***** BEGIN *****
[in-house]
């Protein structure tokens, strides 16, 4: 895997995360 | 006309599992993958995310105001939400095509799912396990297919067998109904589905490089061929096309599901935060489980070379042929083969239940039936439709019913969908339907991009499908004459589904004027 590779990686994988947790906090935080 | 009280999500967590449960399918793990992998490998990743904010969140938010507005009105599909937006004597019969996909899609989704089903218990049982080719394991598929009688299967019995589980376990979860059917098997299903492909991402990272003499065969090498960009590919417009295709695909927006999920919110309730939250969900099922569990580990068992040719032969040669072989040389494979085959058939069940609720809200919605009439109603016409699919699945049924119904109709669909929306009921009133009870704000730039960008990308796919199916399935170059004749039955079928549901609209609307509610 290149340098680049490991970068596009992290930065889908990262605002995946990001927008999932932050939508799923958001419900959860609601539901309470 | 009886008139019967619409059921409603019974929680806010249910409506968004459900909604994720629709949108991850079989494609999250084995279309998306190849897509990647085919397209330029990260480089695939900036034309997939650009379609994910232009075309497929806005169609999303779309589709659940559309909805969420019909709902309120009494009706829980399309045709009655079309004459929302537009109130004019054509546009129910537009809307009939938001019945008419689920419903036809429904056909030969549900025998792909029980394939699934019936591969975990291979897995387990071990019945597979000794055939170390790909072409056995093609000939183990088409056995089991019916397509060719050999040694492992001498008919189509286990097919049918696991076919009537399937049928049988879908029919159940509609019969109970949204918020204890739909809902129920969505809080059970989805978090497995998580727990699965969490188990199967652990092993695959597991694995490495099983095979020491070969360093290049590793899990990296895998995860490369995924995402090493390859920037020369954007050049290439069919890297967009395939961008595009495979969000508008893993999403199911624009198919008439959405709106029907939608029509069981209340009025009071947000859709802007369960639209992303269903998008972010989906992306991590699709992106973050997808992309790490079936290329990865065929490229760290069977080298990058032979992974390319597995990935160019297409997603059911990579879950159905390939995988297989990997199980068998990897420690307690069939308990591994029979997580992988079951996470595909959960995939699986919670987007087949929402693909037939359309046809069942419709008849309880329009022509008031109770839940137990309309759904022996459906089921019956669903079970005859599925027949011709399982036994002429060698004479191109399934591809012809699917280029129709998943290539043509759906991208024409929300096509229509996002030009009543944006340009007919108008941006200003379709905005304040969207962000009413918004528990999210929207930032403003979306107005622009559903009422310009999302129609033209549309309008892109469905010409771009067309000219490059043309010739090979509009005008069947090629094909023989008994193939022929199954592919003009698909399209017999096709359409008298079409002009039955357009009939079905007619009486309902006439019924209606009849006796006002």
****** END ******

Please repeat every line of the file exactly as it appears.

[in-house]
């Protein structure tokens, strides 16, 4: 895997995360 | 006309599992993958995310105001939400095509799912396990297919067998109904589905490089061929096309599901935060489980070379042929083969239940039936439709019913969908339907991009499908004459589904004027 590779990686994988947790906090935080 | 009280999500967590449960399918793990992998490998990743904010969140938010507005009105599909937006004597019969996909899609989704089903218990049982080719394991598929009688299967019995589980376990979860059917098997299903492909991402990272003499065969090498960009590919417009295709695909927006999920919110309730939250969900099922569990580990068992040719032969040669072989040389494979085959058939069940609720809200919605009439109603016409699919699945049924119904109709669909929306009921009133009870704000730039960008990308796919199916399935170059004749039955079928549901609209609307509610 290149340098680049490991970068596009992290930065889908990262605002995946990001927008999932932050939508799923958001419900959860609601539901309470 | 009886008139019967619409059921409603019974929680806010249910409506968004459900909604994720629709949108991850079989494609999250084995279309998306190849897509990647085919397209330029990260480089695939900036034309997939650009379609994910232009075309497929806005169609999303779309589709659940559309909805969420019909709902309120009494009706829980399309045709009655079309004459929302537009109130004019054509546009129910537009809307009939938001019945008419689920419903036809429904056909030969549900025998792909029980394939699934019936591969975990291979897995387990071990019945597979000794055939170390790909072409056995093609000939183990088409056995089991019916397509060719050999040694492992001498008919189509286990097919049918696991076919009537399937049928049988879908029919159940509609019969109970949204918020204890739909809902129920969505809080059970989805978090497995998580727990699965969490188990199967652990092993695959597991694995490495099983095979020491070969360093290049590793899990990296895998995860490369995924995402090493390859920037020369954007050049290439069919890297967009395939961008595009495979969000508008893993999403199911624009198919008439959405709106029907939608029509069981209340009025009071947000859709802007369960639209992303269903998008972010989906992306991590699709992106973050997808992309790490079936290329990865065929490229760290069977080298990058032979992974390319597995990935160019297409997603059911990579879950159905390939995988297989990997199980068998990897420690307690069939308990591994029979997580992988079951996470595909959960995939699986919670987007087949929402693909037939359309046809069942419709008849309880329009022509008031109770839940137990309309759904022996459906089921019956669903079970005859599925027949011709399982036994002429060698004479191109399934591809012809699917280029129709998943290539043509759906991208024409929300096509229509996002030009009543944006340009007919108008941006200003379709905005304040969207962000009413918004528990999210929207930032403003979306107005622009559903009422310009999302129609033209549309309008892109469905010409771009067309000219490059043309010739090979509009005008069947090629094909023989008994193939022929199954592919003009698909399209017999096709359409008298079409002009039955357009009939079905007619009486309902006439019924209606009849006796006002």